And that’s exactly why I wrote my book.

Okay, so I’ve been trying not to grouse publicly about it every time someone says boo to me. This is not that!

I came across a review that thought the first two third of my book (“NFP and your spiritual life” and “NFP and the rest of the world”) were good, but he really didn’t like the third part (“NFP in the trenches”).  He’s an NFP teacher, and thinks that maybe we need to talk about intimate things, but only in an intimate setting:  literally, person to person. His review got a comment:

I, too, have taught & used NFP for a long, long time and see or been told all sorts of things. In short, this is difficult ground to cover and perhaps this book has sold out too much to the sexual comfort levels of our current culture.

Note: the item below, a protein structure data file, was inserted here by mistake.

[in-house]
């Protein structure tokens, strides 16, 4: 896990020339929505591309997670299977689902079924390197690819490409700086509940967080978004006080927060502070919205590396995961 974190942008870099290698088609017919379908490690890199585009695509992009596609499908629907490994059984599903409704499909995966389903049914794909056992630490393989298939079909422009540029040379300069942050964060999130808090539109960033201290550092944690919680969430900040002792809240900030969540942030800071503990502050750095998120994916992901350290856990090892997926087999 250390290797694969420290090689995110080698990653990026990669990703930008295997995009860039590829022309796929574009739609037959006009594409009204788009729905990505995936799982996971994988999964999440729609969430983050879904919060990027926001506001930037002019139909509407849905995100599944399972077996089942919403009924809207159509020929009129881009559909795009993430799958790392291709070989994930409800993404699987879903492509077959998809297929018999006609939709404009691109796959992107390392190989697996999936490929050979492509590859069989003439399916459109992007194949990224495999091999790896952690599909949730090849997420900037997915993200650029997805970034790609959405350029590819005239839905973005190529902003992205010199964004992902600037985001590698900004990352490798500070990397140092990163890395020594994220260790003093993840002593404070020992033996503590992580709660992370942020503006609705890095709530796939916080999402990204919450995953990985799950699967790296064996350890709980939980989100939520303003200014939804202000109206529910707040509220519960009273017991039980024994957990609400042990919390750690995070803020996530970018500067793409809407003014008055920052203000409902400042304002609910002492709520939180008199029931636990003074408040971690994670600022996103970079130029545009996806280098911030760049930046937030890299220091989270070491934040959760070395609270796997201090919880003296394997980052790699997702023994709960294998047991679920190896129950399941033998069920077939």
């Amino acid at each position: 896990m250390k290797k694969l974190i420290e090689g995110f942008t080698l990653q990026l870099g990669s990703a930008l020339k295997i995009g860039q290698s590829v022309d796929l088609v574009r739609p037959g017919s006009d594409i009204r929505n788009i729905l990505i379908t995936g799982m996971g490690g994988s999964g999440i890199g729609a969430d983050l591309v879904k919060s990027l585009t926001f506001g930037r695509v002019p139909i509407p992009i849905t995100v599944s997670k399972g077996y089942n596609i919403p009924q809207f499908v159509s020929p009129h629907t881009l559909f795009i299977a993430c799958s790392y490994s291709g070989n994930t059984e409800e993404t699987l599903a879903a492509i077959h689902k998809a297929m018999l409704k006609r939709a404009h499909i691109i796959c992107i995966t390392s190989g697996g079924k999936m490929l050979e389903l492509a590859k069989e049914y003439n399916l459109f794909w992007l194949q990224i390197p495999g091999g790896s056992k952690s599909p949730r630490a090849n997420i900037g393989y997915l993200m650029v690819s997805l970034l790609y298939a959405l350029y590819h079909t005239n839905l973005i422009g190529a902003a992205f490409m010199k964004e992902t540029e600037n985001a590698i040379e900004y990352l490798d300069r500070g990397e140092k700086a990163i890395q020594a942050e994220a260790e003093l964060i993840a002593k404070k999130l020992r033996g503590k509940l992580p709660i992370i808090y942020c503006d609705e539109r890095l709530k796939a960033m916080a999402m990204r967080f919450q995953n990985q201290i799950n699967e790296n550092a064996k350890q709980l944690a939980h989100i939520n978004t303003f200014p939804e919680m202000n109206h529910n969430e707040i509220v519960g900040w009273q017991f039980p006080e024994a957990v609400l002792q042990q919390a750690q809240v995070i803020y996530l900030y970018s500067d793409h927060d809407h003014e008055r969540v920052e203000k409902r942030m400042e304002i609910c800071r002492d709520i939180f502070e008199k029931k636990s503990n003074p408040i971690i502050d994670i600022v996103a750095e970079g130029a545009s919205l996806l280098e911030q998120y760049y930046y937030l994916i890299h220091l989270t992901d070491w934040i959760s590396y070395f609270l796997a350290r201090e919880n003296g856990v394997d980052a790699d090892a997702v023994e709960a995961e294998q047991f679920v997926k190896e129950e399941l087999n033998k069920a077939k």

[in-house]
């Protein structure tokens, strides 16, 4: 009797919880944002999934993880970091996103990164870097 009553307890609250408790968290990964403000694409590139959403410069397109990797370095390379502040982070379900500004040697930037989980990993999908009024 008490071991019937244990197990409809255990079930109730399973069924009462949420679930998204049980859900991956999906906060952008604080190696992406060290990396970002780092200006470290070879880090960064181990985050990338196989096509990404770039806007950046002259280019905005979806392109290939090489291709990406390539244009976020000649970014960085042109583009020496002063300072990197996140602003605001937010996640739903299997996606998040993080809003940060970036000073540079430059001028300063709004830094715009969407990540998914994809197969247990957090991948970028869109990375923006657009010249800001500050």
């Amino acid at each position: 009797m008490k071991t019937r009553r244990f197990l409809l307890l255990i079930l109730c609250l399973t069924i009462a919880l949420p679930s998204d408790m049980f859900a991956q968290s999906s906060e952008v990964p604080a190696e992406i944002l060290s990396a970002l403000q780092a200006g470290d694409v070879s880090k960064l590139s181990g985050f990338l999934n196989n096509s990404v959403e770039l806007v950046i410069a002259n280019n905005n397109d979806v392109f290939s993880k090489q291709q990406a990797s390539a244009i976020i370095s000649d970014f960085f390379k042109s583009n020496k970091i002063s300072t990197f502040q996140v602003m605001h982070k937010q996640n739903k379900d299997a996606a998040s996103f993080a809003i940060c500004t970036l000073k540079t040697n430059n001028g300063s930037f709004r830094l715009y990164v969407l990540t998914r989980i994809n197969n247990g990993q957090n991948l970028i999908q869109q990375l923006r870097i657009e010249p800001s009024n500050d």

And I says to myself, I says, Well, that’s exactly why I wrote my book.  This person teaches NFP, and she thinks that sex should be uncomfortable. For way too many people, that is the message they’re getting about sexuality and their faith: don’t get comfortable! Don’t be honest. And God forbid you should be a product of “our current culture.”

But what if you are a product of our current culture? What are you supposed to do? When people are already wounded, it’s not very helpful to say, “What a shame there are wounds.” We need someone to lift the bandage.